Since cimetidine’s anti-cancer effects were first reported, scientists have proposed several hypotheses to explain how the drug works. Cimetidine’s potential mechanisms of action include:
- modulating the body’s immune response (immunomodulation)
- interfering with tumor growth
- inhibiting tumor cell migration and metastasis.
At the same time, I am also taking Melatonin supplement. I just got my supply from Walmart, USA. I will write about Melatonin cancer treatment in a subsequent post. Most people are likely to associate melatonin with a hormone that helps people sleep better or prevents jet lag. Few people realize that melatonin is a cancer-killing hormone that can enhance the human immune system, protect against the toxic side effects of chemotherapy and radiation therapy, and improve wound healing after cancer surgery. Even fewer are aware of ongoing clinical trials in which melatonin is being used to help cancer patients better manage their disease symptoms, improve their quality of life, and even increase their survival rates.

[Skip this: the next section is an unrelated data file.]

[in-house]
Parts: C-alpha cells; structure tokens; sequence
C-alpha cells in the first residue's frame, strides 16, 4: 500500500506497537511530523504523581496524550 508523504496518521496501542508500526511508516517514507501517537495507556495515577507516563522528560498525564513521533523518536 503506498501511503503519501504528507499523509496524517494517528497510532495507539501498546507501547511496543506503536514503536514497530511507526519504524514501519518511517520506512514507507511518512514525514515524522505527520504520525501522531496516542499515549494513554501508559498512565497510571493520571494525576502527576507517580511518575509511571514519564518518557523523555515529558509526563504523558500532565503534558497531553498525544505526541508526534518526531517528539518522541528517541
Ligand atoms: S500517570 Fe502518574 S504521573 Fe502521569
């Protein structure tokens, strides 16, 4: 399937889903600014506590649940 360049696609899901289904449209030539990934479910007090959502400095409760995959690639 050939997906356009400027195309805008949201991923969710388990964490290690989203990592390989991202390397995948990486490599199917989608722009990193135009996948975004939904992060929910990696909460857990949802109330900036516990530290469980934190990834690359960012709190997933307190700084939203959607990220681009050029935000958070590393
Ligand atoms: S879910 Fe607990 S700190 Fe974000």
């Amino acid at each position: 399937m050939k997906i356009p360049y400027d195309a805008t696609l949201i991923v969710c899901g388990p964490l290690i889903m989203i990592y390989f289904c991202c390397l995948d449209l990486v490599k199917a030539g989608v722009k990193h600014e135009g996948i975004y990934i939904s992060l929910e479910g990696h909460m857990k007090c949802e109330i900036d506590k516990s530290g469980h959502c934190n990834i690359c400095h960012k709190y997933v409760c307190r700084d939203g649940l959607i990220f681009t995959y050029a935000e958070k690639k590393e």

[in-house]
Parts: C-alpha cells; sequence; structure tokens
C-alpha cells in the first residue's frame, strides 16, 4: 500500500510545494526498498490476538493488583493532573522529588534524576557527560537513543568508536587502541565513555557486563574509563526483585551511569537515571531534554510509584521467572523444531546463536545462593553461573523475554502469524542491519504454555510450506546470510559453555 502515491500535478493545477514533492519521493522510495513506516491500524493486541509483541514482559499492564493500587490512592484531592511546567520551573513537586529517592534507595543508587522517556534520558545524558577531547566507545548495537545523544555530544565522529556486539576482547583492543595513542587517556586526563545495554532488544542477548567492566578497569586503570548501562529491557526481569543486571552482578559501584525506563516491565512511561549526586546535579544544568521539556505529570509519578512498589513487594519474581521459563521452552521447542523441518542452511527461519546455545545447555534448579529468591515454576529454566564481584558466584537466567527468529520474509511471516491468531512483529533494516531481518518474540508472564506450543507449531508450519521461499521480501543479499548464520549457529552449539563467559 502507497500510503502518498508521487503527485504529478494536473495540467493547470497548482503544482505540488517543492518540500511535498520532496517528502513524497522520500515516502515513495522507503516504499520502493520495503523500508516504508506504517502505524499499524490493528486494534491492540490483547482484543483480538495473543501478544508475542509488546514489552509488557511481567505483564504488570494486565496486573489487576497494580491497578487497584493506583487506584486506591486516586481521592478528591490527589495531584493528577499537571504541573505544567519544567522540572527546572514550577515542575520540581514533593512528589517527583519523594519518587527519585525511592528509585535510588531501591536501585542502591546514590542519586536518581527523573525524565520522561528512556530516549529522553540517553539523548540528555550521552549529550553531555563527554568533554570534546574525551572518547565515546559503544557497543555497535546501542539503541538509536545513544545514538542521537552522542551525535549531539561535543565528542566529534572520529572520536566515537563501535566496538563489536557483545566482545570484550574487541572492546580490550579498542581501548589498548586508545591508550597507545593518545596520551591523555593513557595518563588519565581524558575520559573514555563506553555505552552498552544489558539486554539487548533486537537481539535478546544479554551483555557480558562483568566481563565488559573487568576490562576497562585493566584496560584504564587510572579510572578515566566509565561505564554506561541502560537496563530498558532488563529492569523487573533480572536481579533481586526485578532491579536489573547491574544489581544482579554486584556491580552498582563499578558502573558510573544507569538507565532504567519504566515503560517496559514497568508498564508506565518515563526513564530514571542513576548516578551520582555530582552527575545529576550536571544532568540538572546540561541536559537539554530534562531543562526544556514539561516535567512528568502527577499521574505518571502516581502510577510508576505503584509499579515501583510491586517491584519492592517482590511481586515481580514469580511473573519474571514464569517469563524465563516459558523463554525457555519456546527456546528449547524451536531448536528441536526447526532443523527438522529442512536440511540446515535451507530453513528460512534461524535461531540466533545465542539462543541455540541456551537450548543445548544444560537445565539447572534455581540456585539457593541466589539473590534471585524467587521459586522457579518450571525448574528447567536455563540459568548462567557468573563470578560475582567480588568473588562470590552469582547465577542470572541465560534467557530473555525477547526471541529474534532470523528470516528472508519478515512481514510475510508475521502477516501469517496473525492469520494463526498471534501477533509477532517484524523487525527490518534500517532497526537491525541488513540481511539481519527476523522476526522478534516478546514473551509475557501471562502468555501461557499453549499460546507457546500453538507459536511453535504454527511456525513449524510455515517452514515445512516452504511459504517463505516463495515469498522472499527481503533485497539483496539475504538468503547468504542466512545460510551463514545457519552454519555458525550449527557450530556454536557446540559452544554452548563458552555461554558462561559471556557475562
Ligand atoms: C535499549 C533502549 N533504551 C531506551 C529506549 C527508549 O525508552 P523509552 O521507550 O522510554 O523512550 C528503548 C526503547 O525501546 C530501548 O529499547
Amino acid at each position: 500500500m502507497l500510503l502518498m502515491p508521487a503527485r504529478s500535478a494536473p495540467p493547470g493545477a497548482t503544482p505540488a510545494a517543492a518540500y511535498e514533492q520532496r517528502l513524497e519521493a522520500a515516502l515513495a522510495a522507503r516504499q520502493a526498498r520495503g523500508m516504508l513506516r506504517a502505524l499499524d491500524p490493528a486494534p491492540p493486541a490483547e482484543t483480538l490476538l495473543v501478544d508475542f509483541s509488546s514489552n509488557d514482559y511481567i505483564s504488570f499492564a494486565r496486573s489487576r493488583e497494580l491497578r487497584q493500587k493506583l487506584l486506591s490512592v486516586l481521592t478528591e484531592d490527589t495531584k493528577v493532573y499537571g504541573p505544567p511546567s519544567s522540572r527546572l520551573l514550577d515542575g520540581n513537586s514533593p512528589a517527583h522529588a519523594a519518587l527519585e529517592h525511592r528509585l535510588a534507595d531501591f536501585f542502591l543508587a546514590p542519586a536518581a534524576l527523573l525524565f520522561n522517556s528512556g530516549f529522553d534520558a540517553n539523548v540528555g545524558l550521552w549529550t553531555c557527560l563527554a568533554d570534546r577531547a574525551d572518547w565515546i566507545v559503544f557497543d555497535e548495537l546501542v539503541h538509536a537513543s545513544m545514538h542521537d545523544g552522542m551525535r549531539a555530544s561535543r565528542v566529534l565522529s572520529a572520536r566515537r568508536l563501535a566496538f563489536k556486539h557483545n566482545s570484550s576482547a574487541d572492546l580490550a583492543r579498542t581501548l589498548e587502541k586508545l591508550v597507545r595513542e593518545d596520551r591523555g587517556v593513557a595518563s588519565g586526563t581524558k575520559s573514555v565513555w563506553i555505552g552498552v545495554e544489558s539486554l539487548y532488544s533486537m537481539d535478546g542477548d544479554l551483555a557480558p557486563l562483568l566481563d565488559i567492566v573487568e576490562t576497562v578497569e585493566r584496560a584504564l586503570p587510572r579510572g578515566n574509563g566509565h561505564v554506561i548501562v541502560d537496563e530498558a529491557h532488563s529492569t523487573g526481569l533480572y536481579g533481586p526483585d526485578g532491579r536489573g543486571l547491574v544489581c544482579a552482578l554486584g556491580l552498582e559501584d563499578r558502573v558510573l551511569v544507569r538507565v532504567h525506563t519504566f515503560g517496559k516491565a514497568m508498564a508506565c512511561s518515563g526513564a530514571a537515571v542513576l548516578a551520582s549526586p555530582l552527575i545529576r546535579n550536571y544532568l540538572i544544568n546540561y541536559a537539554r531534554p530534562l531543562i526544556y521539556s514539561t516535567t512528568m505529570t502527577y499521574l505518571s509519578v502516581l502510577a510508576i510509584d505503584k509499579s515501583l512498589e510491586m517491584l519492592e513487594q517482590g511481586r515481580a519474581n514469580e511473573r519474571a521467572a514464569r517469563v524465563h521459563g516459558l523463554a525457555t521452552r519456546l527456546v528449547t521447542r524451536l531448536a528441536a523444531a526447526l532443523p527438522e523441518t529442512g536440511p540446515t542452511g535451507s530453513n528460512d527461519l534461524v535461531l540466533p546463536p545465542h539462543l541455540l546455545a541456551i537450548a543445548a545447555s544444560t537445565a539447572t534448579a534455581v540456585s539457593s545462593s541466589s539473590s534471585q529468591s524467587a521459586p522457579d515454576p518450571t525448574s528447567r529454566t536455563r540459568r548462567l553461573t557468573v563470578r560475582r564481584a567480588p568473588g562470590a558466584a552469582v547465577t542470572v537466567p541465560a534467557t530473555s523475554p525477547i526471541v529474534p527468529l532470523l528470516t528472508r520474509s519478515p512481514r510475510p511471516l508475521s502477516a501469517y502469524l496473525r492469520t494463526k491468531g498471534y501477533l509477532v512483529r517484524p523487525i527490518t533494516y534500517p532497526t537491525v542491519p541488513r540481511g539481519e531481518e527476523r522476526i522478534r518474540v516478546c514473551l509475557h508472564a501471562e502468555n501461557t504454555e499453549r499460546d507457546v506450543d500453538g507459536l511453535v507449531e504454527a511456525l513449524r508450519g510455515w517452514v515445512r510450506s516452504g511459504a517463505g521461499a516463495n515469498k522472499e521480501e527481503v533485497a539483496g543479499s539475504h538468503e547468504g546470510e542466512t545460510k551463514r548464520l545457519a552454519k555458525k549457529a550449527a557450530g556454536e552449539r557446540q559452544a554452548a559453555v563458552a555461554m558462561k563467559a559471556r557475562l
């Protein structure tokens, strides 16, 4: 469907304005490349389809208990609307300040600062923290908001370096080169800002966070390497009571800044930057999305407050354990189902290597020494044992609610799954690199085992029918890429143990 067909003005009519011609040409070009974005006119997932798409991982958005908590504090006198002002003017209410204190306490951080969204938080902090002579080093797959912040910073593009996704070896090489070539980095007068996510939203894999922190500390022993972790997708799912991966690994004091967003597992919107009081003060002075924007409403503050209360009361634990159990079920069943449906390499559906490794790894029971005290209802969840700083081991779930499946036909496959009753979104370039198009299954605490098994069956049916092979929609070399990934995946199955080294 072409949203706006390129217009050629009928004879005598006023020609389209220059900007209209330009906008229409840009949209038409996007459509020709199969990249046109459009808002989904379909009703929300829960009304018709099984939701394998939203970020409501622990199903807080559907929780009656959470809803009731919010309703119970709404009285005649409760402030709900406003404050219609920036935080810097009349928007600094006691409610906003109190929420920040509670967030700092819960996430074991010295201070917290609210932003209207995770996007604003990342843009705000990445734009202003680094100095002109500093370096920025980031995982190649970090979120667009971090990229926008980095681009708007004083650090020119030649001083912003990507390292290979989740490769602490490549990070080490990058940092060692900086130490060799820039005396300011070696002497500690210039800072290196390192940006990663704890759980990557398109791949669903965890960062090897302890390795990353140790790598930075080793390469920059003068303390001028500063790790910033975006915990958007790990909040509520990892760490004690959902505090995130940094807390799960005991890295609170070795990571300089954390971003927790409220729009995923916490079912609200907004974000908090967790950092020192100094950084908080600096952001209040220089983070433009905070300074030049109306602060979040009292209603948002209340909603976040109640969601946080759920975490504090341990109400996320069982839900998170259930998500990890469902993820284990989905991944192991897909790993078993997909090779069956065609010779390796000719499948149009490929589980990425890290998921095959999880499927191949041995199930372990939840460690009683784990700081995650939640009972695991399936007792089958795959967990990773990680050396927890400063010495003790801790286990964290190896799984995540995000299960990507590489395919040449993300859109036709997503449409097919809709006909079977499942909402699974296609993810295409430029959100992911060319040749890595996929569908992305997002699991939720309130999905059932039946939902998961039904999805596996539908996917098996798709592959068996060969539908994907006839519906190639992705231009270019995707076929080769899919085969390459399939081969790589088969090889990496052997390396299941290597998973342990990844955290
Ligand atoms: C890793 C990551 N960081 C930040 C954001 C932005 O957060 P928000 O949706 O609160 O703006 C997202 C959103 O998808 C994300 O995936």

I have also ordered another drug, ibandronate from my pharmacy. Oral ibandronate for the treatment of metastatic bone disease, in my case spread to my left knee joint. I have also asked the pharmacist to see if they can supply IL-2 (interleukin-2) as well, failing which I may have to get the supply from Taiwan.
More and more drugs are coming into my life. Conventional off label drugs but they don't come under mainstream conventional cancer therapy. Usually, they have very little or no side effects. They are also not expensive (except for IL-2 reported to cost US$500 per dose).